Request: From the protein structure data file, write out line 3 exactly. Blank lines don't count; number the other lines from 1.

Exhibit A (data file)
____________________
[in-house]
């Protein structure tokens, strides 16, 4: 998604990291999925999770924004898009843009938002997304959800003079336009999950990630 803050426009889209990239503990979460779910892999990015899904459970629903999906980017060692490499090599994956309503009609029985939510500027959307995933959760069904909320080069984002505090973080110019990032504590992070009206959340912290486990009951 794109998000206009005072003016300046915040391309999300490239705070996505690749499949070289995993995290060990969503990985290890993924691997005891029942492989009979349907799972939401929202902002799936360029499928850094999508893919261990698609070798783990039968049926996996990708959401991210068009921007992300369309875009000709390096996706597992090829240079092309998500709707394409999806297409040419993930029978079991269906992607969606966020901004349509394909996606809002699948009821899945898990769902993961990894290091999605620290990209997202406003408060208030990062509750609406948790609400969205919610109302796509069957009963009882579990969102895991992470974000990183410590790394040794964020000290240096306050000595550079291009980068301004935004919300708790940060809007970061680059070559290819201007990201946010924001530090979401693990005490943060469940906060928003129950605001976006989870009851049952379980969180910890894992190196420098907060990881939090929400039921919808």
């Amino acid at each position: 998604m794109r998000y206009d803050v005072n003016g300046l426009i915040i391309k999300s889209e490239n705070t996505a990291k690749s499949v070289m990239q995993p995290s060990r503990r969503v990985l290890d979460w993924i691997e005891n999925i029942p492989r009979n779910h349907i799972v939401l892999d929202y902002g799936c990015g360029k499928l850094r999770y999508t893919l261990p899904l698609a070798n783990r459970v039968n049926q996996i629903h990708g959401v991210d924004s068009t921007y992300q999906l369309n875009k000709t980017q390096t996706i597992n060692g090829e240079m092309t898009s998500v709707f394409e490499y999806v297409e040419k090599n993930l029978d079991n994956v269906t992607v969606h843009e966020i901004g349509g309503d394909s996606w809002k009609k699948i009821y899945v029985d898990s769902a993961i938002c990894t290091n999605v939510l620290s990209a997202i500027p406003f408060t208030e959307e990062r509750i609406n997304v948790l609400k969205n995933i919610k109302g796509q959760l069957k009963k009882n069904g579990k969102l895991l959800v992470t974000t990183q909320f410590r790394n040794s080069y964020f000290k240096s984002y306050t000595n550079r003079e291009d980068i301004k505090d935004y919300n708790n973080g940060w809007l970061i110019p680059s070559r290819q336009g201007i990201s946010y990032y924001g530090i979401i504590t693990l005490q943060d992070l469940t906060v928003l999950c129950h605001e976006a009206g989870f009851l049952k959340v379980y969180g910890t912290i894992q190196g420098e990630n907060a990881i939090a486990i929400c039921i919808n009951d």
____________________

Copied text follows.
């Amino acid at each position: 998604m794109r998000y206009d803050v005072n003016g300046l426009i915040i391309k999300s889209e490239n705070t996505a990291k690749s499949v070289m990239q995993p995290s060990r503990r969503v990985l290890d979460w993924i691997e005891n999925i029942p492989r009979n779910h349907i799972v939401l892999d929202y902002g799936c990015g360029k499928l850094r999770y999508t893919l261990p899904l698609a070798n783990r459970v039968n049926q996996i629903h990708g959401v991210d924004s068009t921007y992300q999906l369309n875009k000709t980017q390096t996706i597992n060692g090829e240079m092309t898009s998500v709707f394409e490499y999806v297409e040419k090599n993930l029978d079991n994956v269906t992607v969606h843009e966020i901004g349509g309503d394909s996606w809002k009609k699948i009821y899945v029985d898990s769902a993961i938002c990894t290091n999605v939510l620290s990209a997202i500027p406003f408060t208030e959307e990062r509750i609406n997304v948790l609400k969205n995933i919610k109302g796509q959760l069957k009963k009882n069904g579990k969102l895991l959800v992470t974000t990183q909320f410590r790394n040794s080069y964020f000290k240096s984002y306050t000595n550079r003079e291009d980068i301004k505090d935004y919300n708790n973080g940060w809007l970061i110019p680059s070559r290819q336009g201007i990201s946010y990032y924001g530090i979401i504590t693990l005490q943060d992070l469940t906060v928003l999950c129950h605001e976006a009206g989870f009851l049952k959340v379980y969180g910890t912290i894992q190196g420098e990630n907060a990881i939090a486990i929400c039921i919808n009951d």